Dawn was near, but the sky was still dark. The men who guarded the Thorpe End tollgate of the quaint British town of Melton Mowbray were getting ready to wrap up their shifts.
The year was 1837, and the Leicestershire folk were hours away from beginning a fresh new day. This was when a group of huntsmen riding on horses approached the gate. At the head of the fox-hunting party was Henry Beresford, the third Marquees of Waterford. Unbeknownst to anyone involved at the time, the events that followed would create history.
The guards could clearly see that the hooligan riders had freshly finished up a night of debauchery and drinking. They were loud and raucous, and the toll keeper demanded an entry fare. The gates were in a state of repair, and equipment such as ladders, paintbrushes, and pots of paint was strewn around. Taking the toll keeper’s demand as an insult, the Marquis of Waterford and his goons proceeded to trash up the poor guard.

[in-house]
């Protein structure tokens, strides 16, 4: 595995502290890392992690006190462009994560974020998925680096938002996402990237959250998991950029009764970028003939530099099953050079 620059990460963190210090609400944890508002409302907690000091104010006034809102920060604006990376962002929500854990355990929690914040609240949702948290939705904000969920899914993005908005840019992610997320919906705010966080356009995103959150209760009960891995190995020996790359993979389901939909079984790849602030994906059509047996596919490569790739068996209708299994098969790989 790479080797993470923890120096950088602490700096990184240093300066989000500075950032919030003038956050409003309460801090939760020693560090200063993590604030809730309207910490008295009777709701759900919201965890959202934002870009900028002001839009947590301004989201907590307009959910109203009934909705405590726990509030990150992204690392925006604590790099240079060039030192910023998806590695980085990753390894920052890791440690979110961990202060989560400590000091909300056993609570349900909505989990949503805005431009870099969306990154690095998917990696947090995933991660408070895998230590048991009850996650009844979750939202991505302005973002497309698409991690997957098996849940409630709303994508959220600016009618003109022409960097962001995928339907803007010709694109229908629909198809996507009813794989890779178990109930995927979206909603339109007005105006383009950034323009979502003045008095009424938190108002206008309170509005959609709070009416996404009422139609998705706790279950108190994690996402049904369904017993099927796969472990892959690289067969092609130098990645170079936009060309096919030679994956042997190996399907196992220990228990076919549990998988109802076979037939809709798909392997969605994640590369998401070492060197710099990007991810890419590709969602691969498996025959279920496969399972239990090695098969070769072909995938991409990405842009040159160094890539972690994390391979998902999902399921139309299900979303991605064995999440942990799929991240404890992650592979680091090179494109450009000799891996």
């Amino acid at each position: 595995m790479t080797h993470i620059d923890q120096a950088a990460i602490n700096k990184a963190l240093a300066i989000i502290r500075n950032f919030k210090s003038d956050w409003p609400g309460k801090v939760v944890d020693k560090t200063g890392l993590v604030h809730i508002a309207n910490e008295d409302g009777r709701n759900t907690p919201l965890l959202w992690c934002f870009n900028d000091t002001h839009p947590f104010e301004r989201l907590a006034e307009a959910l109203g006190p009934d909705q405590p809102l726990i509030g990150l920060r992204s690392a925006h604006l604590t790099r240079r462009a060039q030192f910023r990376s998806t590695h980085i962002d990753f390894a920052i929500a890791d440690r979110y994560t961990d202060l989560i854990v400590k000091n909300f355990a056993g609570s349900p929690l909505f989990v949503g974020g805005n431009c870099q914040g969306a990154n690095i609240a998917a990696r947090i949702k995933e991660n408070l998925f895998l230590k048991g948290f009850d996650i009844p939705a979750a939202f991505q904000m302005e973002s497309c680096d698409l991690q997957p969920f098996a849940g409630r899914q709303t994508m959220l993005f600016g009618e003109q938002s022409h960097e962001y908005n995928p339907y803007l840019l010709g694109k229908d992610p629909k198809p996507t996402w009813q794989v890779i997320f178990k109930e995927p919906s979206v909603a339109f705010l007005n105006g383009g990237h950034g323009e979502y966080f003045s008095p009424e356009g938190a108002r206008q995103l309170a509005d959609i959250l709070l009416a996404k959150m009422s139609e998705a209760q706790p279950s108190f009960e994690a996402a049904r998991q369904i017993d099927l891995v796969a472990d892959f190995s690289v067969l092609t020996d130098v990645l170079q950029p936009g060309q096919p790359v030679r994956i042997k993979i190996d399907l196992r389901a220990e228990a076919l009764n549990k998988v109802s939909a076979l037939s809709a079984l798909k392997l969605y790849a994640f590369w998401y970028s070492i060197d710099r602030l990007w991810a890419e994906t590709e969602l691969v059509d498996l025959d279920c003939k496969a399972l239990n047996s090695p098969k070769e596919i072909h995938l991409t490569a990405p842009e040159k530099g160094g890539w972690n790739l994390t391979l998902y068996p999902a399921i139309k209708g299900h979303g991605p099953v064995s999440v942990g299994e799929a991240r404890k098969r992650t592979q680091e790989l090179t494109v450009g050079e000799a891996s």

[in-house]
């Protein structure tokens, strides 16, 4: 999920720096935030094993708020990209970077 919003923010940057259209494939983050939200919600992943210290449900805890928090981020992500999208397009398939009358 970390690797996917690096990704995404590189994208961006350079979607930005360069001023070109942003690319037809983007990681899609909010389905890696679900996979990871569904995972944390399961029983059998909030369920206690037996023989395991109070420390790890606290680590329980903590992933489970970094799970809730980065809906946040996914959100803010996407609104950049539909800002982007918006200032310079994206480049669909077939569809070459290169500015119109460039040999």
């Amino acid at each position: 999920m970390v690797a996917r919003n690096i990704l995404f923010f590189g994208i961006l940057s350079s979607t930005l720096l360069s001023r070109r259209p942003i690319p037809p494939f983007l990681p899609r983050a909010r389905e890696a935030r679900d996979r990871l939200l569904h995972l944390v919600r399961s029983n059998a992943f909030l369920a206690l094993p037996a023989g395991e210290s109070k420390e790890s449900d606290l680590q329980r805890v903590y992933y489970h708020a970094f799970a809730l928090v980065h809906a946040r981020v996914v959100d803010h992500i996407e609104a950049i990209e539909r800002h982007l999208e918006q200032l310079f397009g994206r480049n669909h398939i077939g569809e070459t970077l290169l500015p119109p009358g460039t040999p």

They didn’t stop there, however, and got creative with their hooliganism. They gave the guard and his companion a fresh coat of red paint, nailed the door of their toll house shut and painted that red too.
They proceeded into the town, painting random doors red. They left a red trail of vandalism across the town – Complete with broken pots, damaged signs, and trashed monuments. The gang of friends even assaulted solitary policemen who tried to intervene and painted them red too. The post office and the Leicestershire banking company weren’t safe from the mayhem either.
The rowdy gang got away with their crime spree with just a hefty fine, but it is said that since that day, the phrase “paint the town red” came into existence.
Henry Beresford or ‘Mad Marquis’ as some people called him, went to on to build a more sinister reputation. He was even suspected of being Spring-Heeled Jack, a mythical demon-figure that terrorized Great Britain in the Victorian era.
The town of Melton Mowbray claims this incident birthed the phrase, but there is no solid evidence of this so-called fact. There are enough evidence and accounts to prove the incident with the Marquis actually happened, but the origin of the phrase remains a mystery.